2. Each and every human being has the right to self-determination with regard to personal relationships, including but not limited to romantic alliances, legal family formation, and reproduction

3. All members will place the good of the colony above their own good, knowing that their own survival depends upon this mutual commitment

4. All members will carry out their assigned work to the best of their abilities and in keeping with established standards in their field

5. All members will seek to live in harmony with other members and agree to settle disputes peaceably, without violence or threat of violence

6. All members will submit to the judgment of duly chosen arbiters as laid out in this document

7. All members will participate in open and measured communication on all topics relevant to the community at large

8. All members will do what is in their power to protect and wisely use the resources of their new home planet, including its preexisting flora and fauna

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Beginnings

 George had told her this was how the end would begin.

Ashanti tried to blink away the black spots, but they weren’t temporary afterimages. This was her body betraying her one last time. 

She gripped the doorframe. There would be no working today. Ever again? It was impossible to imagine.

“Ama?” Max tugged at her hand, and when she didn’t respond, he pressed his face hard into her side.  Ashanti put a hand on his head, feeling the soft curls, trying to steady her breathing.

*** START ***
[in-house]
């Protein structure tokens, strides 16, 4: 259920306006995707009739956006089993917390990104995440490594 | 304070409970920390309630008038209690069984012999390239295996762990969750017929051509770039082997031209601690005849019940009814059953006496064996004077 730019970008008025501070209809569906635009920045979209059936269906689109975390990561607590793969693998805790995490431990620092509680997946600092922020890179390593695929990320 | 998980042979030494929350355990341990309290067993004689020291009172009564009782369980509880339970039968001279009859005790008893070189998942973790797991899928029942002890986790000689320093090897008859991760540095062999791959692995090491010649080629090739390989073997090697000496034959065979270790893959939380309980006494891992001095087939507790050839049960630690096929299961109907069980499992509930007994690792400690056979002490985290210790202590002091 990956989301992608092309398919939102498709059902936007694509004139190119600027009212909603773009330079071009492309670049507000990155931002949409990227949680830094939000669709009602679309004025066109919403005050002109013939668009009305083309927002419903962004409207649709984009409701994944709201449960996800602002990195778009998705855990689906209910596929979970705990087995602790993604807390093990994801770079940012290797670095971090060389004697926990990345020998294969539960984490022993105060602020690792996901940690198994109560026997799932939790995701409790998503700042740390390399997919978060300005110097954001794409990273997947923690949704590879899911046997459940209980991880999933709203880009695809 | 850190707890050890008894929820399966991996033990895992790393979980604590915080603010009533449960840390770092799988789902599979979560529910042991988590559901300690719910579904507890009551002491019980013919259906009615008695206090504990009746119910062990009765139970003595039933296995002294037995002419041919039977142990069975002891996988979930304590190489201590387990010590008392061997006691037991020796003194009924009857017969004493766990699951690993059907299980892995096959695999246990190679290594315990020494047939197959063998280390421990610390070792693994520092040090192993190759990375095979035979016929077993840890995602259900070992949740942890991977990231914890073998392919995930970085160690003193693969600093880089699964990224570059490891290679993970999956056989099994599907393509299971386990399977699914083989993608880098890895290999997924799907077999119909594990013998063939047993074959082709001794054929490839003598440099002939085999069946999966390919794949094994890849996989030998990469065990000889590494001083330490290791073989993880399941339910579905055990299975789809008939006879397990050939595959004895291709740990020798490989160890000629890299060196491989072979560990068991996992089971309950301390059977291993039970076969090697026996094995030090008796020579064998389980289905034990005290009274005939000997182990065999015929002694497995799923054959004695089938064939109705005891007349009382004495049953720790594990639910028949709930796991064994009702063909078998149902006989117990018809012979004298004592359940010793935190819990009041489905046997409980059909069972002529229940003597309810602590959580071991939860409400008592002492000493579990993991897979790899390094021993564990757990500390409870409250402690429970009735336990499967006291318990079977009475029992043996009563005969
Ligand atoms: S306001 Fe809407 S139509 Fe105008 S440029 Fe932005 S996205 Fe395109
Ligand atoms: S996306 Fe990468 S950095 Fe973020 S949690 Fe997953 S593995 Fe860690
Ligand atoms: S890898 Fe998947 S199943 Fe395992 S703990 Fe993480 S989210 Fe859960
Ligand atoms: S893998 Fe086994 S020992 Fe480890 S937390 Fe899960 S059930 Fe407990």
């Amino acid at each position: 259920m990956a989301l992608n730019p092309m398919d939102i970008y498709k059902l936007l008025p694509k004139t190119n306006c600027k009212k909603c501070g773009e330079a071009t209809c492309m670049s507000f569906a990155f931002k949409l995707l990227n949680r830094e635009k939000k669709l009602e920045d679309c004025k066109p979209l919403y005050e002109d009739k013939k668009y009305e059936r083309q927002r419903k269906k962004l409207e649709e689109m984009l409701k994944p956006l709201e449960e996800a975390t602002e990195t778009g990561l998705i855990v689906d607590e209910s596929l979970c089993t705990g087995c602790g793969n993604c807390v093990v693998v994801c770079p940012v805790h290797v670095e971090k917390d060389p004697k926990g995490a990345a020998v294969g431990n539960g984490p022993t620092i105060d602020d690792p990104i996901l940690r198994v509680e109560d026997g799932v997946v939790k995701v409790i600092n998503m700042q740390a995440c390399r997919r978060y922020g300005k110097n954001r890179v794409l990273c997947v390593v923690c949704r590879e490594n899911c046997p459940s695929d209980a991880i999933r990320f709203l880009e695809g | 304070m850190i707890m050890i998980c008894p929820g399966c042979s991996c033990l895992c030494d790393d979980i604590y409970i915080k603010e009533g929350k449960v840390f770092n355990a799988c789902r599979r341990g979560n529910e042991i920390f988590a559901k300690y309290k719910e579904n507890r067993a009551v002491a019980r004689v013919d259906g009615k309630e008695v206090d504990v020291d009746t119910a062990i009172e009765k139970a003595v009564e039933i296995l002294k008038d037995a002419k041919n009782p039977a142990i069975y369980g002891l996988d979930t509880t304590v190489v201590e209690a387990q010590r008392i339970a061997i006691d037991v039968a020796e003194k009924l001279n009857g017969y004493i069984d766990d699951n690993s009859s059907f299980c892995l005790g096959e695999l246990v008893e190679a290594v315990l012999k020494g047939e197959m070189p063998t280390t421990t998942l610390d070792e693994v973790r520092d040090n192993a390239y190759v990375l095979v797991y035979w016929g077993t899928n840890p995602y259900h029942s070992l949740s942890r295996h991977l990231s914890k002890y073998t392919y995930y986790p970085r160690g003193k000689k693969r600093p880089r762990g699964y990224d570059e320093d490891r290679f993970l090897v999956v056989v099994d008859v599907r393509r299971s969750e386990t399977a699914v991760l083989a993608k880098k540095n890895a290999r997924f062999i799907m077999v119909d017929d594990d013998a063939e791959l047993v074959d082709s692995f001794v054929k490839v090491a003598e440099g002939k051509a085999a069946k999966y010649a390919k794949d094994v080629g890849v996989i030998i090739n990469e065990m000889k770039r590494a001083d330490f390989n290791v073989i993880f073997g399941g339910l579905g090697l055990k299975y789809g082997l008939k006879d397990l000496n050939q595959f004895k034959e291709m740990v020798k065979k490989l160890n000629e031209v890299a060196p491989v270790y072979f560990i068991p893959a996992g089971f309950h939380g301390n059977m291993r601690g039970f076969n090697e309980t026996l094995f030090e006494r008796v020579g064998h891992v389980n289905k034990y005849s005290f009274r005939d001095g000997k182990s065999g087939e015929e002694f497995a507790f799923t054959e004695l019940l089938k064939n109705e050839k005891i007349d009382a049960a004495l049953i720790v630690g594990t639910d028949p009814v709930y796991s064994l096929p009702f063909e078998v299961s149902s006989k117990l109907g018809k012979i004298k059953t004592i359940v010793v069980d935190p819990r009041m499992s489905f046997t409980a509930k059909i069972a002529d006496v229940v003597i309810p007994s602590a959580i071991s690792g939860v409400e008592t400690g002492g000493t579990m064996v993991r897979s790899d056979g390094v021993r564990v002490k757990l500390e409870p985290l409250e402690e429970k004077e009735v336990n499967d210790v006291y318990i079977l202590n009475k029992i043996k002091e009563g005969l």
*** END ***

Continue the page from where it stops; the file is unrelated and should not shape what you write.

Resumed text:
When she could control her voice, she said, “Can you walk Ama to her chair, Max?”

His tiny hand came up and gripped her fingers. Together, they walked to the chair, and Ashanti sank into it. Max climbed onto her lap. She couldn’t stand to see her son obscured by the dark spots, so she closed her eyes and hugged him close, focusing on his smell and the feel of his solid pudginess in her arms. She should call Hiram, tell him it had started. George said once it began, there would be days at most. But Ashanti made no move toward the comm. Instead she sat perfectly still, hugging her boy tightly, feeling his breathe move in and out. 

As he had been when he lived inside her, Max was content to snuggle close and be still for much longer than most children, but he was nearly two, which meant that he had to wiggle eventually. He pushed away and twisted around, putting a hand on each side of her face. 

“Seeping, Ama?” 

“No, beta, just resting.” Ashanti forced a smile and opened her eyes. She could only see one of his beautiful brown eyes and the round cheek under it. The rest was already in darkness. It’s fine, she told herself. You knew him before you could see him. It is just the same.

“Cool?”

“No. No school today. Today we’ll stay here.”

That brown eye squinted. He wasn’t happy. Max liked his routine, and though he wasn’t one to throw fits, lately he had started quietly crying when things didn’t go his way. She really should call Hiram. 

“We can do school at home, beta. How is that?”

The eye shifted as he cocked his head, and she now saw his little button nose. 

“Bocks?”

Ashanti wasn’t sure how she would manage, but she nodded anyway. “Yes. Go get your blocks.”

Max jumped down. She immediately missed his weight, holding her down, holding her together. When something hard bumped her knee, she opened her eyes again. Max was back with his box of geometric blocks. Ashanti slide down onto the floor next to her son.